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To see 11-year-old Jenny skate it's hard to imagine her parents were once told she might never walk normally again. Jenny, who plays left wing for on an all-girls' youth hockey team, has spent most of her young life inside a hockey rink, pursuing a family passion passed down by her two older brothers.
In 1998 after discovering a lump above her right ankle, Jenny's parents, Karen and Steve, learned their 3-year old daughter had Ewing's sarcoma, an aggressive, malignant solid tumor of the bone. Ewing's is rare, especially in a young child. On average, 200 children are diagnosed each year in North America, most of them teenage boys.
Hoping to give Jenny the best shot at beating this rare cancer, Karen reached out to her cousin who worked at St. Jude's Hospital in Memphis, Tennessee. "He told me to go to Dana-Farber Cancer Institute and find Holcombe Grier, MD, a well-known authority on Ewing's," remembers Karen. "We had already met Dr. Grier after the initial biopsy, so we knew we were in the right place."
Jenny was treated at Dana-Farber's Jimmy Fund Clinic and partnering Children's Hospital Boston. Over the course of 18 months, she received 17 rounds of chemotherapy and had seven surgeries. The scar that extends from her right knee to her ankle is a permanent reminder of her ordeal.
Karen, a founding member of the Pediatric Patient and Family Advisory Council (PPFAC), doesn't need to see her daughter's scar to recall the emotional roller coaster her family rode. It took a toll on Jenny's brothers, now teenagers. "We went from being happily immersed in the organized chaos of our young family, marking milestones such as the first day of school, to being a cancer family," says Karen. "In an instant we were faced with the prospect of Jenny losing her leg and had to make other decisions that threatened the quality of her life."
Yet what Jenny remembers is the fun she had in the Jimmy Fund Clinic play room, painting her hospital roommate's fingernails, and of course, hockey. "I am a rink rat," she states proudly. "My dad is a coach and my big brothers play hockey. At first I thought I would be a figure skater, but that changed after I skated with a hockey stick for the first time." Karen chuckles at the statement, remembering that Jenny visited her first skating rink when she was just weeks old.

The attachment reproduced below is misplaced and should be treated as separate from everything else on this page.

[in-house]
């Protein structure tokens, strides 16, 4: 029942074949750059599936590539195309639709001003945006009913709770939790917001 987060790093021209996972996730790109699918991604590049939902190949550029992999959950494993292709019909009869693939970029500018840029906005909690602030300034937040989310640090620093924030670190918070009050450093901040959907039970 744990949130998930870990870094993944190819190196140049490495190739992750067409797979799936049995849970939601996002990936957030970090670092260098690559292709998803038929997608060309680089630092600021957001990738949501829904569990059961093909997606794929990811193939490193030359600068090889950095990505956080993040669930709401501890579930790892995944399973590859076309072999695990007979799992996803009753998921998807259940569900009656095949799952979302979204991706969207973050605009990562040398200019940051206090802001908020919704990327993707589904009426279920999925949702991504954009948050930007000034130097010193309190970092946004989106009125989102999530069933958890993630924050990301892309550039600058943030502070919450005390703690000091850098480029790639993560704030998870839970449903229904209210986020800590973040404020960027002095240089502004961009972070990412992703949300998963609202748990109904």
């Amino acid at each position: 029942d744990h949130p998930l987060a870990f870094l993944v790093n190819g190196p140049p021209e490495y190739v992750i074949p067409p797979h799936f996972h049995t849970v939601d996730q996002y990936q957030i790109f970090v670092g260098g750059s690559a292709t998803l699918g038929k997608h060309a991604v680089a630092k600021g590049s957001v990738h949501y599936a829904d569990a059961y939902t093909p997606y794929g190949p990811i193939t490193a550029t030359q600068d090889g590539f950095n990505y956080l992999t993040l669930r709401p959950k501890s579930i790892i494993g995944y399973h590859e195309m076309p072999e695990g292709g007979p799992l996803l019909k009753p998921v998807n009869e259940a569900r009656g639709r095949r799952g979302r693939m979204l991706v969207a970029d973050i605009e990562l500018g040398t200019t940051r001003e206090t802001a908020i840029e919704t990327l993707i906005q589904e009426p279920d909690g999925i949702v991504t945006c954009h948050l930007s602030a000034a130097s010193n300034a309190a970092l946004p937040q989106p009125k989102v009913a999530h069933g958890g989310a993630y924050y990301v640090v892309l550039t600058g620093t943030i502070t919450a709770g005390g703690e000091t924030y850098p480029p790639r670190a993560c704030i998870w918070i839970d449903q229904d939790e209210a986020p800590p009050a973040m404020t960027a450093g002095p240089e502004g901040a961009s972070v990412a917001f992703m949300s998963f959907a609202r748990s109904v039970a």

Skating, however, would not come as easily for Jenny as it did for her brothers. In addition to four surgeries on her right leg, the muscle that controls the lateral motion of her foot was removed. She spent nine months in a full leg cast followed by several months of physical therapy. Karen vividly remembers her daughter learning to walk a second time, not to mention learning to skate. "It was very hard in the beginning," recalls Jenny. "I couldn't control my right leg. I skated with my ankle bent almost sideways, and I would get blisters and sometimes bleed, but I didn't give up."
She glided her way onto the boy's hockey team and later onto an all girls' team. In 2004, she received an award given to a hockey player in her town, in memory of a devoted hockey dad who died of cancer. It recognizes a player who "exemplifies this father's legacy of courage, dedication, and refusal to surrender when quitting would be easy." In 2006, her all-girls team advanced to the state hockey tournament.
In her spare time, Jenny plays the flute and softball. She is a green belt in karate and a straight-A student. She also just happens to be one of the fastest runners in her elementary school, where she just finished fifth grade. "Having cancer taught me a lot," says Jenny. "It taught me to think of other people, not only myself." True to her word, the youngster donated 11 inches of her hair to Locks of Love, an organization providing hairpieces to patients who have lost their hair from medical conditions.
"Jenny recently had her annual appointment with Dr. Grier at the Jimmy Fund Clinic, and he still makes her laugh," says Karen. "She has the same wonderful attitude that carried her throughout treatment - she never complained. Jenny also happens to be a very caring and kind child. Except, of course, to her brothers."
— Cyndi MacKinlay